Where were they exactly? They seem to be in a basement under an apartment building – a huge basement with access to the surface of the world via elevators that existed prior to whatever happened up there. However anytime the author described a location within the city or on the surface, the story really developed an atmosphere and a sense of place. I could “see” the bars they gathered in and the house where they ran into the spider-dogs. Superior.

I had a lot of questions left about “the Dust.” What was known about “the Dust” – was it just on the surface, did it leak through to the city, or was its appearance in the tunnels strange. Was the dust sentient? Did they know this or suspect it before the confrontation on the surface at the end of the book? And how did the dust affect people that came in contact with it? What was “Dust Fever?”

Having said all this, I would absolutely positively read more about these same characters and any further developments. I still want to know where they’ll go from here, whether relationships will develop, their future below the surface of the planet, how the “Lost Ones” or “Sandmen” will survive or be incorporated into the community. In addition, I look forward to reading more by Michelle Browne especially after the teaser at the end of this one about And the Stars Will Sing. I have been hooked.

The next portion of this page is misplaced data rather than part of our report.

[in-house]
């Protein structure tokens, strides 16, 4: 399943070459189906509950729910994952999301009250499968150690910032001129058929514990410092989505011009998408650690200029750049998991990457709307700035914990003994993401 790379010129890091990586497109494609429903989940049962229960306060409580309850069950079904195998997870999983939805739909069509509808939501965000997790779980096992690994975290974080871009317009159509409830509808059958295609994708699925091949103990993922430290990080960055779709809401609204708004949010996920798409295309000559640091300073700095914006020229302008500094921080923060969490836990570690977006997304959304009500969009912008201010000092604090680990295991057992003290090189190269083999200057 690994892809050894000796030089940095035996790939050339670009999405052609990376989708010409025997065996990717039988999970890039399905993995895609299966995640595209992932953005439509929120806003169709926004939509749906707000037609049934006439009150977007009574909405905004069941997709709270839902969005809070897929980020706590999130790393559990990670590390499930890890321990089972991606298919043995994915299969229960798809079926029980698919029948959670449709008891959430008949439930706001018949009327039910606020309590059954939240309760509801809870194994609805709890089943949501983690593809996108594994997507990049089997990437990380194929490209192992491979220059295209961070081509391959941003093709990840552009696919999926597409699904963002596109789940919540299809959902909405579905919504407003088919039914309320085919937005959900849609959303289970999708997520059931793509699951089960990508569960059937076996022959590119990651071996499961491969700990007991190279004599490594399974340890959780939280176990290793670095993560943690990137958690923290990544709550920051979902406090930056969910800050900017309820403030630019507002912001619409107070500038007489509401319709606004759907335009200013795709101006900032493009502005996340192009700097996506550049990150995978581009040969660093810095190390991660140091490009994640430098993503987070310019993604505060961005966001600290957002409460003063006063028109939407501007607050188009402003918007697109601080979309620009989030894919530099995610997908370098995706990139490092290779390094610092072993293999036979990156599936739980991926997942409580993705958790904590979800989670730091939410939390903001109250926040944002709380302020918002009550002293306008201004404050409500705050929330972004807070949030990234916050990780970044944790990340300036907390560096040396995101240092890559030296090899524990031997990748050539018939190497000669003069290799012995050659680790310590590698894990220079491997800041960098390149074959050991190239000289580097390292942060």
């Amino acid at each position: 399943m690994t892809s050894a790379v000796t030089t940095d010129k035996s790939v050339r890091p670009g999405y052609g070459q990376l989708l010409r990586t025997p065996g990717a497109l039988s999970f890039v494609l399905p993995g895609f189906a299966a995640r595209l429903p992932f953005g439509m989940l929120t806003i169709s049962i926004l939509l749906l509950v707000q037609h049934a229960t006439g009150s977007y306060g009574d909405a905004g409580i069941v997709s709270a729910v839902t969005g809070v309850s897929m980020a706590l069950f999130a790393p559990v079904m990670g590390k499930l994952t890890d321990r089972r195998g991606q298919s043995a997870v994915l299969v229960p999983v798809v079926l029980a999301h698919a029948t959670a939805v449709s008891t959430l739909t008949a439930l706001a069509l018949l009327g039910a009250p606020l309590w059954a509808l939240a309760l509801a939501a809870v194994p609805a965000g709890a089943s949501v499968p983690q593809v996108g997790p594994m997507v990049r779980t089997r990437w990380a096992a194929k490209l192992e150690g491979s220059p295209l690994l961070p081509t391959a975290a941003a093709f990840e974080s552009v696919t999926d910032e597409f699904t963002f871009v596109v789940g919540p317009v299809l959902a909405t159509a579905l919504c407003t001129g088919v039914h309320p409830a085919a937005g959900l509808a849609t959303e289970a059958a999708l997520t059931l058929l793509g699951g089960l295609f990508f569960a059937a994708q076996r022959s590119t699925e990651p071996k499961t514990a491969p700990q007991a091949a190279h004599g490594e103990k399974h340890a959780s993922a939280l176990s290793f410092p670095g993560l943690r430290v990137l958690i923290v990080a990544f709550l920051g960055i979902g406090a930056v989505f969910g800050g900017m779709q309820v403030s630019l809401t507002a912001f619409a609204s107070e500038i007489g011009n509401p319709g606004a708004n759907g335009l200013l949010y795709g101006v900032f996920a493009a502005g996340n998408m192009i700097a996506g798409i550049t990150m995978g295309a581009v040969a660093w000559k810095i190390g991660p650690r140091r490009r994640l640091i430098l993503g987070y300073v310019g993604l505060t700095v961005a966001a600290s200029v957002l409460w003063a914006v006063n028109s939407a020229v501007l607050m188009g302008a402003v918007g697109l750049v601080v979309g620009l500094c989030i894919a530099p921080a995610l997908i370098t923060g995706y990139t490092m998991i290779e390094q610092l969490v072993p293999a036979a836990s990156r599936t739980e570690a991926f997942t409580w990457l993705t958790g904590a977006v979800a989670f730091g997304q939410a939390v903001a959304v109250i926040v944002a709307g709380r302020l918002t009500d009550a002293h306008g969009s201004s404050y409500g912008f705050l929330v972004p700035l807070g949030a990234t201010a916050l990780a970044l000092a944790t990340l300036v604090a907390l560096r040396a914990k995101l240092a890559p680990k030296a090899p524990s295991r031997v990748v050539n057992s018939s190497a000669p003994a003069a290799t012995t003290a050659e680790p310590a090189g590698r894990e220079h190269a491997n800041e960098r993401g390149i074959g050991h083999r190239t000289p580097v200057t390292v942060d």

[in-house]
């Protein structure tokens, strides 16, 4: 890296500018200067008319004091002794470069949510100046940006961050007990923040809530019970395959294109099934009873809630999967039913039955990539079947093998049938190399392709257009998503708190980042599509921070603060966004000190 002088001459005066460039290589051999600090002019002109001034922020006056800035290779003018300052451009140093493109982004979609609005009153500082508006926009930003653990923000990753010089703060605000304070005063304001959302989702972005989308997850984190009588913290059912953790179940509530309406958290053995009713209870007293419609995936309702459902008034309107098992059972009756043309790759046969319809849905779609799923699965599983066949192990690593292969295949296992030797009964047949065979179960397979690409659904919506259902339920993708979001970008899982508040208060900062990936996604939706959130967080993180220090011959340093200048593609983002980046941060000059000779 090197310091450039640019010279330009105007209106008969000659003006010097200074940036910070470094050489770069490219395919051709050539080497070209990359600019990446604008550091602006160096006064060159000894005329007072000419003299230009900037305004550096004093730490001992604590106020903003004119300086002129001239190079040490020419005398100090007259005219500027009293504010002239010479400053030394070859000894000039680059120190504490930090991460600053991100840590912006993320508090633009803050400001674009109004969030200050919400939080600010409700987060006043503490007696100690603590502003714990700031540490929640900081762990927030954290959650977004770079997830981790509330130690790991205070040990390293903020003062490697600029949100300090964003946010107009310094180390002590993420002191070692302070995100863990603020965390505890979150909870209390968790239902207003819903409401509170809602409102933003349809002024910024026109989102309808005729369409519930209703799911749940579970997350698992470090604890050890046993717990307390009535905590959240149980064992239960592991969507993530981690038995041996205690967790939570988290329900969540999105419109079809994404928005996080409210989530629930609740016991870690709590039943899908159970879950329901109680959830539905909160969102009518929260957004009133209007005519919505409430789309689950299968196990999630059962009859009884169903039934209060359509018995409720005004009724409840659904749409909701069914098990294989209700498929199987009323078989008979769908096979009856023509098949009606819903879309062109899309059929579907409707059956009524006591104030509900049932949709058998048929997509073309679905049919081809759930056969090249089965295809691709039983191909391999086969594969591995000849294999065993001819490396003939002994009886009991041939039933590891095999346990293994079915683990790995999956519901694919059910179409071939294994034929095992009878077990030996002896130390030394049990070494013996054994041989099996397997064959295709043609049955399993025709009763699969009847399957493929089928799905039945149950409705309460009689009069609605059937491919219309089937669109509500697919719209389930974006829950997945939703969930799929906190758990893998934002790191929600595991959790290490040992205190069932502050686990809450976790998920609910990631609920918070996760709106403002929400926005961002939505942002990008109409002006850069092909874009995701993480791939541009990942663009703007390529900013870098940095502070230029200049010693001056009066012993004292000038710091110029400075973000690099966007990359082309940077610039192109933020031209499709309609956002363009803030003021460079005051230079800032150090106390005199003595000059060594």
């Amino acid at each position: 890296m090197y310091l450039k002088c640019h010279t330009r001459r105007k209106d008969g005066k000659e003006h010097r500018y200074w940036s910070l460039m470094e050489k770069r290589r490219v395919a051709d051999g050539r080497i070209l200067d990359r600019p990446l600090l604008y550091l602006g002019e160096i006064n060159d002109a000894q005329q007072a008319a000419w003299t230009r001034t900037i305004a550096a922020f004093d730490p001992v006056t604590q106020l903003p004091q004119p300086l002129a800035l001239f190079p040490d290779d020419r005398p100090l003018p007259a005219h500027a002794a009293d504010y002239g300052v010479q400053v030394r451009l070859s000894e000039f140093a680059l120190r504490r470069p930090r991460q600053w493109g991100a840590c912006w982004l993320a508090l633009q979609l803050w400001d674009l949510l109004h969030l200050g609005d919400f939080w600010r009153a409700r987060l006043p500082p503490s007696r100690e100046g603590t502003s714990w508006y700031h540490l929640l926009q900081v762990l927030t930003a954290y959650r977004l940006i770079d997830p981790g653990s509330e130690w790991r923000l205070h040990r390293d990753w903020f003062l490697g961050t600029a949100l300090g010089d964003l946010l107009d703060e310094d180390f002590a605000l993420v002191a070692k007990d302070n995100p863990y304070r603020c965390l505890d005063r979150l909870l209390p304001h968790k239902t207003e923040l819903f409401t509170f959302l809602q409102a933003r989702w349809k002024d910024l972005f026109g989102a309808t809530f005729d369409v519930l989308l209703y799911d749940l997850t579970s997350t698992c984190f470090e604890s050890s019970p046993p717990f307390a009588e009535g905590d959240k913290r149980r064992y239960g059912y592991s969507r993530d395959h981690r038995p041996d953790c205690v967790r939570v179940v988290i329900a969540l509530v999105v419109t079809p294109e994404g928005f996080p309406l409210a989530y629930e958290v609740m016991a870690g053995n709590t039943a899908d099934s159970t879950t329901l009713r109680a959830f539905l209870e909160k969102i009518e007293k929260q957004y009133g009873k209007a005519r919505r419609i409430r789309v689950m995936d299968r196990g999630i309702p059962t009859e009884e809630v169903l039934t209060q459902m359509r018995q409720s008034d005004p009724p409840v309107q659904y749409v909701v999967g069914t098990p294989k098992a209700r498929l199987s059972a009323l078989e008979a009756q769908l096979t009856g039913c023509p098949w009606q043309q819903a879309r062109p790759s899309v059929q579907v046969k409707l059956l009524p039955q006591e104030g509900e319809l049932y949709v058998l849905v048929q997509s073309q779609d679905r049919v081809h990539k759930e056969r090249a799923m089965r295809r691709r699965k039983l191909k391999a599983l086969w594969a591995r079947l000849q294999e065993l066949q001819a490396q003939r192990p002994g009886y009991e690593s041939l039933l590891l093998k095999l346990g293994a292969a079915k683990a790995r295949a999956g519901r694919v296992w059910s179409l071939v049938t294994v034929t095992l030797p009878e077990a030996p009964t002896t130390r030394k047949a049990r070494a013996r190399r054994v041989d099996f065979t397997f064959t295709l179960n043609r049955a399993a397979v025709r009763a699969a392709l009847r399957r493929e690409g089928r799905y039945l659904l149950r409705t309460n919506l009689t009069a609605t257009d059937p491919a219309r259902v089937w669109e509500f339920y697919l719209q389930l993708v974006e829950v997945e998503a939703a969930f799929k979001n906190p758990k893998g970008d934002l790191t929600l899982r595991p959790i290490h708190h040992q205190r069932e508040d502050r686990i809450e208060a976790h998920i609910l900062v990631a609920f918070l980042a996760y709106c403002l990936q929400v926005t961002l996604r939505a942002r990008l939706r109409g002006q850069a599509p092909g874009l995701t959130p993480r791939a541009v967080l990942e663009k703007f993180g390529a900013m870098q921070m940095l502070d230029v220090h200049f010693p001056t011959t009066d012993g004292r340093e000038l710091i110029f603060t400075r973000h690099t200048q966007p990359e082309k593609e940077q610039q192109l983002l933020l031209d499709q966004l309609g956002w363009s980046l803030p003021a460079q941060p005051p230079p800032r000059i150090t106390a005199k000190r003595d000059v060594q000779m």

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Monday, September 09, 2013

Tent City (Tent City, #1) by Kelly Van Hull

Tent City (Tent City #1)Tent City by Kelly Van Hull
My rating: 4 of 5 stars

A plague of biblical proportions hits the US – literally – when giant swarms of locusts descends on America’s Midwest destroying the food supply for the nation. Because of its similarity to one of the plagues in the Bible, religious leaders take charge of the country (as “The Council”) when traditional institutions fail and fall to the wayside. A mandate goes out that all surviving children between the ages of 5 and 18 are to be gathered into “safety camps” to be protected from rampant starvation. A rumor hints that older youths will be placed in to “reproduction” units to safeguard against population extinction.